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BRULE, WIS. – Wildfire was not having it.

Each time Ryan Redington stopped his sled dog team on the broad, snow-packed trail, the prized Alaskan husky was the first to toss his snout toward the sky and bark, dancing with impatience for the run to resume.

It was a beautiful sight for Redington, 40, an elite third-generation musher whose grandfather founded the famed Alaskan Iditarod. Redington once feared he'd never see Wildfire run again. Just a little over a year ago on the same northwestern Wisconsin trail, a snowmobiler veered directly into his team, striking Wildfire and another dog before speeding off. Wildfire got the worst of it, suffering severe soft tissue wounds and a badly damaged left rear leg that was broken in three places.

"I thought his leg would have to be amputated," Redington said. "I thought there was no way possible he'd ever race again."

But three surgeries, some intensive rehabilitation and a stint as a house dog later, the 4-year-old is set to race the John Beargrease Sled Dog Marathon, a 300-mile endurance test that begins Jan. 29 in Duluth and ends in Grand Portage, Minn. The largest sled dog race in the U.S. outside of Alaska, the series of events will draw 58 mushers — just 17 for the grueling marathon. The marathoners will vie for a portion of a $21,000 purse.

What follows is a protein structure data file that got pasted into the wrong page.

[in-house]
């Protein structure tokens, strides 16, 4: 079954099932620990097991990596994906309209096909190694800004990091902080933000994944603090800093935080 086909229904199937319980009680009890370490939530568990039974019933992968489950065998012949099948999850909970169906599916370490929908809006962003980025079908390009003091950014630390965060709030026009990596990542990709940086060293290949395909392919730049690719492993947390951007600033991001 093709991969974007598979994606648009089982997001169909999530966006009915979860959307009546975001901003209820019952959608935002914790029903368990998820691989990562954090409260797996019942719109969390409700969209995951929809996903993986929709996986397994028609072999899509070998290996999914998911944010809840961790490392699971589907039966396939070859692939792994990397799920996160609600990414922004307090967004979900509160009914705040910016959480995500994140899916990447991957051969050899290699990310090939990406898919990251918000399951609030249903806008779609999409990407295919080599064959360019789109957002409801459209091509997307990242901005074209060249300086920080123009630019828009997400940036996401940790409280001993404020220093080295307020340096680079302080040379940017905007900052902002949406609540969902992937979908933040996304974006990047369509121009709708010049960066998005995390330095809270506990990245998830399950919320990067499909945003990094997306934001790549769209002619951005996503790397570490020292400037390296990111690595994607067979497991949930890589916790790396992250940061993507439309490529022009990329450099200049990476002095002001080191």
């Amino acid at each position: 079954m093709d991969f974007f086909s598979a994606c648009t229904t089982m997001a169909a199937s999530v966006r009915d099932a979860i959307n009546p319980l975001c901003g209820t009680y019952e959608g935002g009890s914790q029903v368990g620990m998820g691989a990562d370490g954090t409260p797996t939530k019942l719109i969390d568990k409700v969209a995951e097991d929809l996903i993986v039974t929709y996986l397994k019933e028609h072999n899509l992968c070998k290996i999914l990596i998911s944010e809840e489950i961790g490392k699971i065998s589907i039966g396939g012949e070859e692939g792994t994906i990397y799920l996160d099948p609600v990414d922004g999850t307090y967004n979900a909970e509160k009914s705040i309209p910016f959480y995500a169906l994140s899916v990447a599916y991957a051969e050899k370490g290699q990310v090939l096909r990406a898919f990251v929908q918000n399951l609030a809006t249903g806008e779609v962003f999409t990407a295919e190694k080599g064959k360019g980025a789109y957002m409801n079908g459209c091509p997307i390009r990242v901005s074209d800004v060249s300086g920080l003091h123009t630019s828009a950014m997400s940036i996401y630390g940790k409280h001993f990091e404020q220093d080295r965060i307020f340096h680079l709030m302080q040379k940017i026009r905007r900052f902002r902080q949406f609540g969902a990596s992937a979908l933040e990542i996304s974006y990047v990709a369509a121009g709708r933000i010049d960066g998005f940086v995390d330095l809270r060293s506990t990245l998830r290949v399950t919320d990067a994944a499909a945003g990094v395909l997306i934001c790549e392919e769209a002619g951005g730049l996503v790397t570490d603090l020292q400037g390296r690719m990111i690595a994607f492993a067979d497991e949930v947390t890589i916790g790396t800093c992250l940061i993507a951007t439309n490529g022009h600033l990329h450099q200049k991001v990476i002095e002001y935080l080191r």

Earlier this month, on the one-year anniversary of the hit-and-run, Wildfire returned to racing, competing in the historic 100-mile Gunflint Mail Run along the Gunflint Trail. With Wildfire eager as ever, Redington's team placed second. At the end of each heat, the spirited husky was still barking to go, Redington said, "happy and wagging his tail."

Snowmobiler never caught

Authorities have not located the snowmobile driver who hit Redington's team last January.

The crash happened on a routine nighttime training run last January on the Tri-County Corridor, near Redington's Brule home where he trains 35 dogs. The 12 huskies wore blinking harnesses and Redington a headlamp on the trail that is largely a straightaway with wide visibility.

It was 40 miles into the run when Redington, who began racing sled dogs at age 5, suddenly saw a snowmobile racing directly toward him. Terrified that he was about to be hit, he tipped his sled over and off the trail. Wildfire and Willy, who were in front of Redington, weren't so lucky. The snowmobile hit both dogs, leaving Willy with cuts and a bruised leg bone and Wildfire with a broken leg.